7. #17
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    The idea is correct, but the details aren't. SEs can't see everything-- specifically, some elements generated by Javascript (especially Ajax), and content inside Flash. But usually they can read all of the HTML code, but improper coding will make them misinterpret the semantics (meaning) of the page, so this is why using tables for content (or flash, for that matter) is a bad idea. Or images, although I haven't seen anyone using images of text on a site in about 5 years, haha
    Daniel - Freelance Web Design | <?php?> | <html>| espa˝ol | Deutsch | italiano | portuguŕs | catalÓ | un peu de franšais | some knowledge of several other languages: I can sometimes help translate here on DD | Linguistics Forum

  8. #18
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    Using images for text also goes against accessibility and usability guidelines. When designing your site, think what it will look like for all forms of colour blind users, visually impaired users, people who use screen readers (blind users) and the mos debilitating disability of them all, people who still use Internet Explorer. For any of these users, your site will look, act and feel completely different to how you perceive it to be.

    This is especially important for business sites and eCommerce sites. It has been known for companies to be successfully sued by disabled users because it was impossible for them to use the website facilities.

  9. #19
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    It has been known for companies to be successfully sued by disabled users because it was impossible for them to use the website facilities.
    Do you have any information about that? That sounds really weird to me, and I'd be strongly opposed to that. I don't think it's the job of a visual-medium content creator to make it accessible to anyone else, and I think it makes creating a website too potentially dangerous (you can get sued for not making it good enough?). A website is inherently visual, and the only way around it is with special tools-- wouldn't a valid legal excuse be "buy/make better software to read the website"?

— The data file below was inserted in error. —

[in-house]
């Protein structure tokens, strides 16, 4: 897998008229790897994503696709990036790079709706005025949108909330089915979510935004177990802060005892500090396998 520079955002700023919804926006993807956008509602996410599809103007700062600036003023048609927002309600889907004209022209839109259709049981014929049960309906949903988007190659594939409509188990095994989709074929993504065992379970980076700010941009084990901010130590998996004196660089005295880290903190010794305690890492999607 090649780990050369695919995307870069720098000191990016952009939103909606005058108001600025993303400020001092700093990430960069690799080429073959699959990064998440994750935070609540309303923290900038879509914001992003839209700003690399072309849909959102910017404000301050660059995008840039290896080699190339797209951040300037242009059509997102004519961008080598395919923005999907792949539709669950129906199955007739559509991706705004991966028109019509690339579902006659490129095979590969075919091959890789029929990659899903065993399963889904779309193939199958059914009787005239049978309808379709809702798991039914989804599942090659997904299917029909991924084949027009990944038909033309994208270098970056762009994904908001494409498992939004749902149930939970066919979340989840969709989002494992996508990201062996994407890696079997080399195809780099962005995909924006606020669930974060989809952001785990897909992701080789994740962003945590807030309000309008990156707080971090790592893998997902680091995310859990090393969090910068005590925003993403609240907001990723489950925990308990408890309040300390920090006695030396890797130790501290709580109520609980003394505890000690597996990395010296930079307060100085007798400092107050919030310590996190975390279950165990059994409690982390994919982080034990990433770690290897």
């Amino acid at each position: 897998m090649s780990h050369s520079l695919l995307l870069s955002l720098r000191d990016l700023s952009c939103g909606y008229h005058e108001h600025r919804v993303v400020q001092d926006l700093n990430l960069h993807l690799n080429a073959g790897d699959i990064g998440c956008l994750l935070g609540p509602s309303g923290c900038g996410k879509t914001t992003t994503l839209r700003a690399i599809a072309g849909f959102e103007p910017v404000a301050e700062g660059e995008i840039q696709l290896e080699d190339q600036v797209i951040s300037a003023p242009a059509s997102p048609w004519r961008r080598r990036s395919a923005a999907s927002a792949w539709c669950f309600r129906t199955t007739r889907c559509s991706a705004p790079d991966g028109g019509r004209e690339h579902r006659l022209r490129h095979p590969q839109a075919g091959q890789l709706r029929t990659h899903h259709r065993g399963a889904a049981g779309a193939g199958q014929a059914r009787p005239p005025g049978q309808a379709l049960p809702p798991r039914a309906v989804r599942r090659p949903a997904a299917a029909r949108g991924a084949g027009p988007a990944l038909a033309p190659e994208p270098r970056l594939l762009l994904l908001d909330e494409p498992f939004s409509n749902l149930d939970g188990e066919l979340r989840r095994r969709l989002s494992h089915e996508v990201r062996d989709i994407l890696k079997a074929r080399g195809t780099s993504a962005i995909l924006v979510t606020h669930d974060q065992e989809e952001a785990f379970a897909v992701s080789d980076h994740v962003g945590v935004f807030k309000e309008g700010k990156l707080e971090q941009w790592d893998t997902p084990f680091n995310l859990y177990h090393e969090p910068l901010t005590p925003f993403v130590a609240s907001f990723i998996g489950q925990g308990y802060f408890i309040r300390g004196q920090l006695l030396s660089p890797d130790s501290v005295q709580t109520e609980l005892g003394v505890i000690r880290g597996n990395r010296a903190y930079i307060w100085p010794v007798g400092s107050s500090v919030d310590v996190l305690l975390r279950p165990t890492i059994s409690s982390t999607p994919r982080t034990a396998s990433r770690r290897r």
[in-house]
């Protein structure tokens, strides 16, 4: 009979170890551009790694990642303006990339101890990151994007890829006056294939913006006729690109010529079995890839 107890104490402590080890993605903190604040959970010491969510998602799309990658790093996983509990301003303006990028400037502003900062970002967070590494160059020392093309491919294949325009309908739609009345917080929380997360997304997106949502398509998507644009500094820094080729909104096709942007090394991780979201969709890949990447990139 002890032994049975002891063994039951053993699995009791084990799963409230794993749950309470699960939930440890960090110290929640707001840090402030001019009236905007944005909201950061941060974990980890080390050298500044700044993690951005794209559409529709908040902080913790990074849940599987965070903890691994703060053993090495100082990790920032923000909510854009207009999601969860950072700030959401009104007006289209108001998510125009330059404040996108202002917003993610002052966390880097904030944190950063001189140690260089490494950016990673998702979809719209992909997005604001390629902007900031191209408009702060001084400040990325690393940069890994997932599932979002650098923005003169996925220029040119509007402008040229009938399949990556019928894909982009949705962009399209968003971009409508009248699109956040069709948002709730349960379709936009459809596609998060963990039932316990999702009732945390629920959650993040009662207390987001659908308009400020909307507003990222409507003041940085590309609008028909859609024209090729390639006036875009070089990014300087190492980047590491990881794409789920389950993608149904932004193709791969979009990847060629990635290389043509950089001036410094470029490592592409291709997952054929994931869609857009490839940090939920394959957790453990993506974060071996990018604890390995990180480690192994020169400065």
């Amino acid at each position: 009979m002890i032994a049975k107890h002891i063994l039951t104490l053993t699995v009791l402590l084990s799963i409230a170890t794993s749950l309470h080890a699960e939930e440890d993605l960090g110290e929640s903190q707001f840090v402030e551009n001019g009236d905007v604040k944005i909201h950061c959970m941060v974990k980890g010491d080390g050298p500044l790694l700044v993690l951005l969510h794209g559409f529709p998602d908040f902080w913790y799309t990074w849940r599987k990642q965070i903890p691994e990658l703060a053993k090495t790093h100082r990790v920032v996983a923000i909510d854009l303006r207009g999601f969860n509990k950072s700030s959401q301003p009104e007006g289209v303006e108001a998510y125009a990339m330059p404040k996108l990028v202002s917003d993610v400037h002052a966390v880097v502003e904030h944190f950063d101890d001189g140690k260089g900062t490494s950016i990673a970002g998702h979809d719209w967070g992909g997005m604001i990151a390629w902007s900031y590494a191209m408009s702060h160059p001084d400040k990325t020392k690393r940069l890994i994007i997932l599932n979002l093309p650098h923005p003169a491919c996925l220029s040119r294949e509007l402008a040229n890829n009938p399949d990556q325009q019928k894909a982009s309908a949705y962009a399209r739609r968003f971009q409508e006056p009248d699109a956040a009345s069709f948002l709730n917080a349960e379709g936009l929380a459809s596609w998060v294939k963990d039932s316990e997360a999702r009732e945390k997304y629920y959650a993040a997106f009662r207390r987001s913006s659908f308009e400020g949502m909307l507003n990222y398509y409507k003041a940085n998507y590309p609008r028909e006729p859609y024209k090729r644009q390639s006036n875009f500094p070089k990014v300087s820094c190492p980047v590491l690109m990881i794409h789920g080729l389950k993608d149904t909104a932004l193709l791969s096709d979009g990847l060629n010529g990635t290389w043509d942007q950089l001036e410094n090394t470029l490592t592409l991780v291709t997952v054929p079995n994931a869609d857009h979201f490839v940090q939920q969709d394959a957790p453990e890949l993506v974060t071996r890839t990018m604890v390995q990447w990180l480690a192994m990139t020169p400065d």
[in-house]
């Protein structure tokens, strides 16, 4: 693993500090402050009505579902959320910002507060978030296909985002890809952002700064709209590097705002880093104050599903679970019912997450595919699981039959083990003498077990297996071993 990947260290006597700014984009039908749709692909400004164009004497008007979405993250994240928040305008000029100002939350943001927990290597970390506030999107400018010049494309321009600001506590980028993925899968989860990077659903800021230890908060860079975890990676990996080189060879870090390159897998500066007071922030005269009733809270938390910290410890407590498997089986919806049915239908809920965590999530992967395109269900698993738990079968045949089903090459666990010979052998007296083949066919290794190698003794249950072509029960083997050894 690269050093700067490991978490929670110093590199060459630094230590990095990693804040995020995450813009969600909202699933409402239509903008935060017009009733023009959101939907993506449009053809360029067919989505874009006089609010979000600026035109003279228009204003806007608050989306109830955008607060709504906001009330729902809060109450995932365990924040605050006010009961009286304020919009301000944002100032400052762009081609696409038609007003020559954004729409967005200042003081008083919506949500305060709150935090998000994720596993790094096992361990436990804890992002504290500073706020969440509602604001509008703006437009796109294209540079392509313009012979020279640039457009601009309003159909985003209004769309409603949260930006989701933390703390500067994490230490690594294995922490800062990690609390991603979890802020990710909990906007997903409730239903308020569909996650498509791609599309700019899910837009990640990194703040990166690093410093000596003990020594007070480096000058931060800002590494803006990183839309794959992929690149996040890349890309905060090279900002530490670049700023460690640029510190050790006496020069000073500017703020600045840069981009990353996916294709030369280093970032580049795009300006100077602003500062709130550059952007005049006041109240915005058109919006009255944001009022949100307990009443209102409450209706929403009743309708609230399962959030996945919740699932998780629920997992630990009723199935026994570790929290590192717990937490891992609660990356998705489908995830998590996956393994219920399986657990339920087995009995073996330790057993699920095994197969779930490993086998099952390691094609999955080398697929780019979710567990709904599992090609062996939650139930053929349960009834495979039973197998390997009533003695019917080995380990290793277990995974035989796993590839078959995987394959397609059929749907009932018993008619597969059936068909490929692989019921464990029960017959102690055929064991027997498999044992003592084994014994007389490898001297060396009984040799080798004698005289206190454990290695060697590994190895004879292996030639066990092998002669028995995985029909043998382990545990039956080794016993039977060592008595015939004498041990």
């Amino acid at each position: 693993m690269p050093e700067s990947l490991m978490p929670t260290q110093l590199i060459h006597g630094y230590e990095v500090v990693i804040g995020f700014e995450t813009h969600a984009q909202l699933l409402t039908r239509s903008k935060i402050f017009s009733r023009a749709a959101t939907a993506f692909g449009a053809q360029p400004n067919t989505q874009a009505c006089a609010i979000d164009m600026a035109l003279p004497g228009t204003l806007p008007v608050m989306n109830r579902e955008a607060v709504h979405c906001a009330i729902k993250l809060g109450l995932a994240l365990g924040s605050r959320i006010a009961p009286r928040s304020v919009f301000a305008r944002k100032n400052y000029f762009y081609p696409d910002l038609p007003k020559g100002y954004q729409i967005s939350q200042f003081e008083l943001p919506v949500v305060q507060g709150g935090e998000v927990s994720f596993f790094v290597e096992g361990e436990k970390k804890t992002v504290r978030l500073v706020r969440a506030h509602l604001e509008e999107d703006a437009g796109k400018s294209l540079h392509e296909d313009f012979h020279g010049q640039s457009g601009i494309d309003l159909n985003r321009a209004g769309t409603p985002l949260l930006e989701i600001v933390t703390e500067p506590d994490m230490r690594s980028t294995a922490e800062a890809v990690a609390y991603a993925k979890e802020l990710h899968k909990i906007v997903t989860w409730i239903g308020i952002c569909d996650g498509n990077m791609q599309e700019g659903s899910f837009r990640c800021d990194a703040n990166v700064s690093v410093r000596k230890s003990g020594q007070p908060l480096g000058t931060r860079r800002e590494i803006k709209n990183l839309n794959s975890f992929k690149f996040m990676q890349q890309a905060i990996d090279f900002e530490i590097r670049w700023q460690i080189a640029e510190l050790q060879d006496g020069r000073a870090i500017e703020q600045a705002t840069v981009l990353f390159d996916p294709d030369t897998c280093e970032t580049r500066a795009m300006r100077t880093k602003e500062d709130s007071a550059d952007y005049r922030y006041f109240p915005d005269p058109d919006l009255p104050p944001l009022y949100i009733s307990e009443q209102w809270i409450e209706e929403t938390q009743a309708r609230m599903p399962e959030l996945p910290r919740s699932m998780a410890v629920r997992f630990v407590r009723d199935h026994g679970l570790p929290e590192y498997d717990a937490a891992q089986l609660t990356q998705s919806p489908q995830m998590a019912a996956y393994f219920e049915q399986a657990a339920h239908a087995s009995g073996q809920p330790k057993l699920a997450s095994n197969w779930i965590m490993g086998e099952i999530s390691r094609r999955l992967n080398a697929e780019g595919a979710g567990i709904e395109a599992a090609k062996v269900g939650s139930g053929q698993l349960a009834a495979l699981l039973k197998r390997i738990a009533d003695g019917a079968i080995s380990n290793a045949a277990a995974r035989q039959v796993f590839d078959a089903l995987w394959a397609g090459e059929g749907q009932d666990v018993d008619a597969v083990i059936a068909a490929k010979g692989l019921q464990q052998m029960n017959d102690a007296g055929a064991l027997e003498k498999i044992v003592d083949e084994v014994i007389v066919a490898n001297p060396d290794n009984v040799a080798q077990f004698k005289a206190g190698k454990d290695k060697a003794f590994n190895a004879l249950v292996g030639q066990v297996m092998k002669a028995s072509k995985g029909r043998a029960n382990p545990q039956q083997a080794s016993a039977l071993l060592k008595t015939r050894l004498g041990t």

I certainly support doing everything possible to make a site accessible, but legally being at fault for something like that is really extreme, and stupid in my opinion. that's like suing the radio for not letting deaf people listen. It's unfortunate, but inherent.
    Can I sue a painter for not making it accessible to a blind person, or sue a rock-climbing business for not making it accessible to disabled people? That's just taking it too far...

    (Of course if there is ever any intent to make it inaccessible, that's a different issue.)
    Daniel - Freelance Web Design | <?php?> | <html>| espa˝ol | Deutsch | italiano | portuguŕs | catalÓ | un peu de franšais | some knowledge of several other languages: I can sometimes help translate here on DD | Linguistics Forum

  10. #20
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    I don't have any detailed evidence. It was mentioned as part of our Web Page Design module in uni. It was a ticketing office for a major sporting event that had no method for certain disabled users to buy tickets from their site. There was a class action against the site and they had to pay damages. I'm not sure of anything other than that now I'm afraid.